(24 replies, posted in LittleGPTracker)

Stupid question: what's the appeal of running piggy on a pi? I'm seriously wondering if there's an advantage over say a PSP or something. Is it just the ability to easily do midi stuff?

It might be good for ergonomics. We're sitting bent over small screens way too much already, it's probably good to take a break from it when making music.
I've been thinking about getting a small-ish HDMI screen for the rpi for some time.


(7 replies, posted in LittleGPTracker)

Yeah, this really looks like something!

i highly doubt nitro or trash want to make this a social network.

This is one of the reasons I keep coming back here. Even if I'm more kind of a lurker.


(5 replies, posted in Other Hardware)

I thought adding a MIDI to CV interface would make the system accessible to everyone, but keep it completely patchable.

I do think that it's a totally viable solution. My point was more "it would be cool if", but I do think it would be a great thing even without the sequencing part.

"Where" do we draw the line between authentic and analog? If we keep the noise generator authentic, how come we wouldn't want the pulse channels authentic too?

that's a totally valid concern, though I have the feeling that what we consider "authentic" is just a cultural product. I think the music made with the Gameboy defines what is "authentic" much more than the device itself. After all, nobody at Nintendo had designed the device with the chiptune scene in mind I guess...

I would not focus too much on the technical aspects but more on the sound and the workflow. How do you make a modular or semi-modular instrument which does capture the sound of the Gameboy, and how do y ou design a workflow, which feels close to a chipmusic one? Chipmusic has always been a lot about making things with very limited tools, mosly in-the-box, where the box was some form of vintage computer or console. It's always been about working with the chips, trying to find the sweet spots, the bugs, the idiosyncrasies and using those as creative tools.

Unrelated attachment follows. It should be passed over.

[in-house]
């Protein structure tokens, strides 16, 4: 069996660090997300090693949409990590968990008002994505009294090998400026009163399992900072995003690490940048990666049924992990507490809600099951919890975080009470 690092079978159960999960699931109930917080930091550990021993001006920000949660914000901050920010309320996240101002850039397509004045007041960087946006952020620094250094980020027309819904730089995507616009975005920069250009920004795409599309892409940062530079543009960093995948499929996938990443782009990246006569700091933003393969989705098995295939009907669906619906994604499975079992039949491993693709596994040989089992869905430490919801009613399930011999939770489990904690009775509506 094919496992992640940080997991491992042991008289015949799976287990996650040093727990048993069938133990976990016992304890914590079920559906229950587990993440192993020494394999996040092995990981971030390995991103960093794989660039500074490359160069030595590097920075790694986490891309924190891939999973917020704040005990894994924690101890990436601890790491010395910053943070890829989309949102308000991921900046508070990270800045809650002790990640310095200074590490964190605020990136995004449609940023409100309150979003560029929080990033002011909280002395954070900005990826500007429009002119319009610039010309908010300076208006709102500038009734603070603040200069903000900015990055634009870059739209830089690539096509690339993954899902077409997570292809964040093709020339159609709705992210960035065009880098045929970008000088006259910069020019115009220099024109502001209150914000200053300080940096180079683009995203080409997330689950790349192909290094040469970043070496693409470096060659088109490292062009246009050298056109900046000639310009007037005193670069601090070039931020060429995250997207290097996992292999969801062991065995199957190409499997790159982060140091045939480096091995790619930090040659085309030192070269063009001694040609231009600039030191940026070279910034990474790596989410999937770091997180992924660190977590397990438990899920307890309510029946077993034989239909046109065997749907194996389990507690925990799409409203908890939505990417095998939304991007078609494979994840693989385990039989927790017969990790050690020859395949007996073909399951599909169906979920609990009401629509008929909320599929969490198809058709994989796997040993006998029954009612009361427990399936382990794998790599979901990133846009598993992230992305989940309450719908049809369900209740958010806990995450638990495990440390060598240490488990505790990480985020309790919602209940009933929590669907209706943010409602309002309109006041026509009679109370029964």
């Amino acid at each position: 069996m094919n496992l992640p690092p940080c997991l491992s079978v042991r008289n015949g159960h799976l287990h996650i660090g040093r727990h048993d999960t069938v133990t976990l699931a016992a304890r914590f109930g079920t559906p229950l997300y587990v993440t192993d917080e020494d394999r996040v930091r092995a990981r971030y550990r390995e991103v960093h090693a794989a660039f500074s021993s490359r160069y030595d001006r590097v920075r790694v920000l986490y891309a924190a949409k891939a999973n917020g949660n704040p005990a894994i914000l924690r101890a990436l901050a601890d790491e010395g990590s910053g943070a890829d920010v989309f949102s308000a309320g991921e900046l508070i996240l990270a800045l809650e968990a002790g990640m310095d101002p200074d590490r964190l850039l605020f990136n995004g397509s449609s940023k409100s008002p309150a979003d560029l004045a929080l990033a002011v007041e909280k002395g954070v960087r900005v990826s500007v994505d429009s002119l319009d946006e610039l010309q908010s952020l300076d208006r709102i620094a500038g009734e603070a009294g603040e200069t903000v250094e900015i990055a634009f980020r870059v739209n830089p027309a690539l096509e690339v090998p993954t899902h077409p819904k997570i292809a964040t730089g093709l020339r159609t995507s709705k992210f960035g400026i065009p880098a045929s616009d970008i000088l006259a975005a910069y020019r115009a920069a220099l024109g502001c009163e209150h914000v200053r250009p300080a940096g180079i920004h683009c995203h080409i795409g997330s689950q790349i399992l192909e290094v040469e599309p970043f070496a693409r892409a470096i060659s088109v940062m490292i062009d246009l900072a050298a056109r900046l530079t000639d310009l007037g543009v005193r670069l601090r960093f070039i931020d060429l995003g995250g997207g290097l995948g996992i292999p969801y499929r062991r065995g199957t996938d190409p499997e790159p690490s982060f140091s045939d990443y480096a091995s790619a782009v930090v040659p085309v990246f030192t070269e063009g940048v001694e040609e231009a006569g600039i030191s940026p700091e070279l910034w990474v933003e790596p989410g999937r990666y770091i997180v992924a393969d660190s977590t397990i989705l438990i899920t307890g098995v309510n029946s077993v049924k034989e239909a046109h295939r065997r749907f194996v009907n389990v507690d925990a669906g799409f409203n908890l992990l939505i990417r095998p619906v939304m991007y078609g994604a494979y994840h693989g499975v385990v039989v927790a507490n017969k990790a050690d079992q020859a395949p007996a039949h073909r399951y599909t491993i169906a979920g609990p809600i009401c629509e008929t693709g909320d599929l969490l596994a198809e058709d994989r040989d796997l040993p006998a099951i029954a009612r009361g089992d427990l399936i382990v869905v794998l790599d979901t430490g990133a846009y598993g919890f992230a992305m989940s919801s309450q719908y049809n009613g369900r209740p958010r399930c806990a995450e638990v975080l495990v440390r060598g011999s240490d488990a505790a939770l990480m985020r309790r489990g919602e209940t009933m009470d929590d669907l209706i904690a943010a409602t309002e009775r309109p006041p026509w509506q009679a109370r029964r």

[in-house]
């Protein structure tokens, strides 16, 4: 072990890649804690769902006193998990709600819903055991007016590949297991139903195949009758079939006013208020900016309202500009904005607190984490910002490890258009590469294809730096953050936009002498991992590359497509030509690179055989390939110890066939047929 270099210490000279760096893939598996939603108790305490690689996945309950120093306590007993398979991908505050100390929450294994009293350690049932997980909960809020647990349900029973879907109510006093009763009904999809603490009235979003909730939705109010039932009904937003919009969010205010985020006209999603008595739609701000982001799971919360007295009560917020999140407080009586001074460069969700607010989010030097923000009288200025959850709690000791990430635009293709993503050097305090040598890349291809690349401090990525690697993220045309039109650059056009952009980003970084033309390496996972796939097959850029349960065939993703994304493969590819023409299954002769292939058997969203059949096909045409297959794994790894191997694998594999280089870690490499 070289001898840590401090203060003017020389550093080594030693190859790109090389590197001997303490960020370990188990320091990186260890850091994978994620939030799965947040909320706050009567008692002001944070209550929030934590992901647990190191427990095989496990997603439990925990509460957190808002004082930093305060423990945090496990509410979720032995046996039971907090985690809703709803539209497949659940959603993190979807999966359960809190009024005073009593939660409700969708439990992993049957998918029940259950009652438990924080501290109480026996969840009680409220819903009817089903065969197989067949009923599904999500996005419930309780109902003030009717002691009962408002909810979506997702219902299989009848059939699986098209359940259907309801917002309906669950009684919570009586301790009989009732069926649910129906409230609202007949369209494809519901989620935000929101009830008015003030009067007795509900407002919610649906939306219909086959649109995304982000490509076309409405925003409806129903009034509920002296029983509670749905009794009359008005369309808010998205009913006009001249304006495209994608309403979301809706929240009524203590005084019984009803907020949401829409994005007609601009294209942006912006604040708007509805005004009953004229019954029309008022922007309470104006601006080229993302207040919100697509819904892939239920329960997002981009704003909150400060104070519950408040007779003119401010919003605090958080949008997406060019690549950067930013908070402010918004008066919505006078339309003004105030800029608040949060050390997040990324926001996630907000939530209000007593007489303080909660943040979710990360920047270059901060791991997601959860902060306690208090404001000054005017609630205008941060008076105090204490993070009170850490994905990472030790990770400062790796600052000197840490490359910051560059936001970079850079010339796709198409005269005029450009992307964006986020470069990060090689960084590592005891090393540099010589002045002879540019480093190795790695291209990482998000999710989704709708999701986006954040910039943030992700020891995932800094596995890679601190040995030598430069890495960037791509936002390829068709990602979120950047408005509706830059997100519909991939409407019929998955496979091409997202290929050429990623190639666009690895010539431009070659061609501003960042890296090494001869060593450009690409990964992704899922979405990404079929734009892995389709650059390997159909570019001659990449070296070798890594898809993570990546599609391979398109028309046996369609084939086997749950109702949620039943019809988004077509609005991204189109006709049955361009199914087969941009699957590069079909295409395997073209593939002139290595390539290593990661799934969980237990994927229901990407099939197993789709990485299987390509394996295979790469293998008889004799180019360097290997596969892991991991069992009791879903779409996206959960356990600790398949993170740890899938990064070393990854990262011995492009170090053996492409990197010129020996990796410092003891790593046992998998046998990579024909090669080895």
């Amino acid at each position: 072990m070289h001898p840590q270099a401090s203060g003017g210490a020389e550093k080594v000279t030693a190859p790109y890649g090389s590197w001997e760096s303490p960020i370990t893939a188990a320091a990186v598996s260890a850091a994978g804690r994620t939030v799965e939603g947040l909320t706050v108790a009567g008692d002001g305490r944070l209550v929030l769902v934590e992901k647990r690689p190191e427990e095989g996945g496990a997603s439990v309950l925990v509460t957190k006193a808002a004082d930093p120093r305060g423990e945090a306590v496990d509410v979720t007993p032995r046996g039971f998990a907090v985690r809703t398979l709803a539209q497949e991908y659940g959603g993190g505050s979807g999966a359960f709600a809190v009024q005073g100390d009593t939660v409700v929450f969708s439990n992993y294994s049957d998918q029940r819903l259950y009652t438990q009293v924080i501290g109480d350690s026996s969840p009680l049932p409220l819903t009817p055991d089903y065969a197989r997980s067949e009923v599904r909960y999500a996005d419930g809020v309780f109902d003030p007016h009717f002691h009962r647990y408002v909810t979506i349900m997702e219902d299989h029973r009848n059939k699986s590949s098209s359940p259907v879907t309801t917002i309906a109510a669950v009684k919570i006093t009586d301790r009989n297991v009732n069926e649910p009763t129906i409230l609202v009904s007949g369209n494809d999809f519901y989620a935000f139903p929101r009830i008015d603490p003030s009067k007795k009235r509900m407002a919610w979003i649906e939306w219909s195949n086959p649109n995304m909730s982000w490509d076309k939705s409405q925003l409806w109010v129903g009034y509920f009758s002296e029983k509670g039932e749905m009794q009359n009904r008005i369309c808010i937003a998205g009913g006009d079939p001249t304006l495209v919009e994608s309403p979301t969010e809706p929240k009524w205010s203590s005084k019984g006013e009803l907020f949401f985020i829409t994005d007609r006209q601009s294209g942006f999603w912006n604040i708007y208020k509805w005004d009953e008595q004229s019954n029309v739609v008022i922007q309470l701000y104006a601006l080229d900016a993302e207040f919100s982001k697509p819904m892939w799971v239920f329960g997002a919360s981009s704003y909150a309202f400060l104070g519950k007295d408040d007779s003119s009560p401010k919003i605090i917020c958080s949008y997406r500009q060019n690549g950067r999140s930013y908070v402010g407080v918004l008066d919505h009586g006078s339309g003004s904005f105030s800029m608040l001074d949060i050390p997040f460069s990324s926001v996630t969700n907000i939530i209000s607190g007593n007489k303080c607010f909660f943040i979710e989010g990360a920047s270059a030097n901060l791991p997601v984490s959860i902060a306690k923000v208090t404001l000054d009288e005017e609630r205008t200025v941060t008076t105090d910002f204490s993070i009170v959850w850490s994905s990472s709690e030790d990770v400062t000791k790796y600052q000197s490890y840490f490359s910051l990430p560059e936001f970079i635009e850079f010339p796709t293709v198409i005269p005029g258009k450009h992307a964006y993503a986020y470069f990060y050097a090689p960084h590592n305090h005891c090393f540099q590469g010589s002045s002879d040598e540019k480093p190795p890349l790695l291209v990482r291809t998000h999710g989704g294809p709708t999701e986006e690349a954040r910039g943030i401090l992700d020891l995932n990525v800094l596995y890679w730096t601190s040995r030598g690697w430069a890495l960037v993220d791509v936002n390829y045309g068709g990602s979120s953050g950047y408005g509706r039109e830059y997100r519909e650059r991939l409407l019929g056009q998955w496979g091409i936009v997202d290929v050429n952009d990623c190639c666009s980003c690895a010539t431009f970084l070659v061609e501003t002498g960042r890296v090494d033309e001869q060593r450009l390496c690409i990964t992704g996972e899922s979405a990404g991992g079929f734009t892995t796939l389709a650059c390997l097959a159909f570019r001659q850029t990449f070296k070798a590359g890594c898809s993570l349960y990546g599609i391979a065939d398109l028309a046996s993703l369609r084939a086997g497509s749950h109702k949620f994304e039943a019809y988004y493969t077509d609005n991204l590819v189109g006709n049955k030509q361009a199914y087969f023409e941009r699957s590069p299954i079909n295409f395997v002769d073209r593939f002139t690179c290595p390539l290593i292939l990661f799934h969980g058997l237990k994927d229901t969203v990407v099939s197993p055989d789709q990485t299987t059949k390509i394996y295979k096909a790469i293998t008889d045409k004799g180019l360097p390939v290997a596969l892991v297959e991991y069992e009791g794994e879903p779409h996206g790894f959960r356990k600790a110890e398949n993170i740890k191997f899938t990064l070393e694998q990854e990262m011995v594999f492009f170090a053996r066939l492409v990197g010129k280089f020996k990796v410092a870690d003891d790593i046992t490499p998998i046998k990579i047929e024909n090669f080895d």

Keep in mind that most of the things you mention above exist already, and in multiple variations. No need to reinvent the wheel. The only thing missing is probably the sound generation. If you want to stick to a more modular approach why not just create a quad sound generation module that does square, noise and samples with a distinct DMG flavour?


(5 replies, posted in Other Hardware)

Once in a while I try to build a modular that could work as a chiptune system. I've gotten a few chiptune-ish things in my rack over the years: SID Guts, Edges, some Atari Punk Console things, Equation Composer and the VCNoiz/VCNO.

I do like your idea quite a lot.

I want to hear what everyone thinks, whether you have played with a modular or not.

I do have quite some:

One of the beauties of working with something like a Gameboy is that it's a closed, self-sufficent ecosystem, quite unlike the modular, which is never really closed. I think that what you described above would make more sense as a semi-modular desktop unit. The patchability would be most interesting for self-patching, but would also open it up to talk with other modular and semi-modular instruments.

Self-patching is quite an important aspect here I think, and this would make this quite different from the Gameboy experience.

Also, this is a central point IMHO. Don't try too hard to emulate the Gameboy, since this would be a completely different thing anyway.

You'll also need a mixer and it would be interesting to also have some LFOs and a S&H.

The EG/VCA could be its own block. Maybe a 4ch AD/AR envelope with VCA. I find the way they did it on the Moog Mother 32 quite well done. It's an AD/AR where you toggle between the two behaviours by enabling/disabling sustain.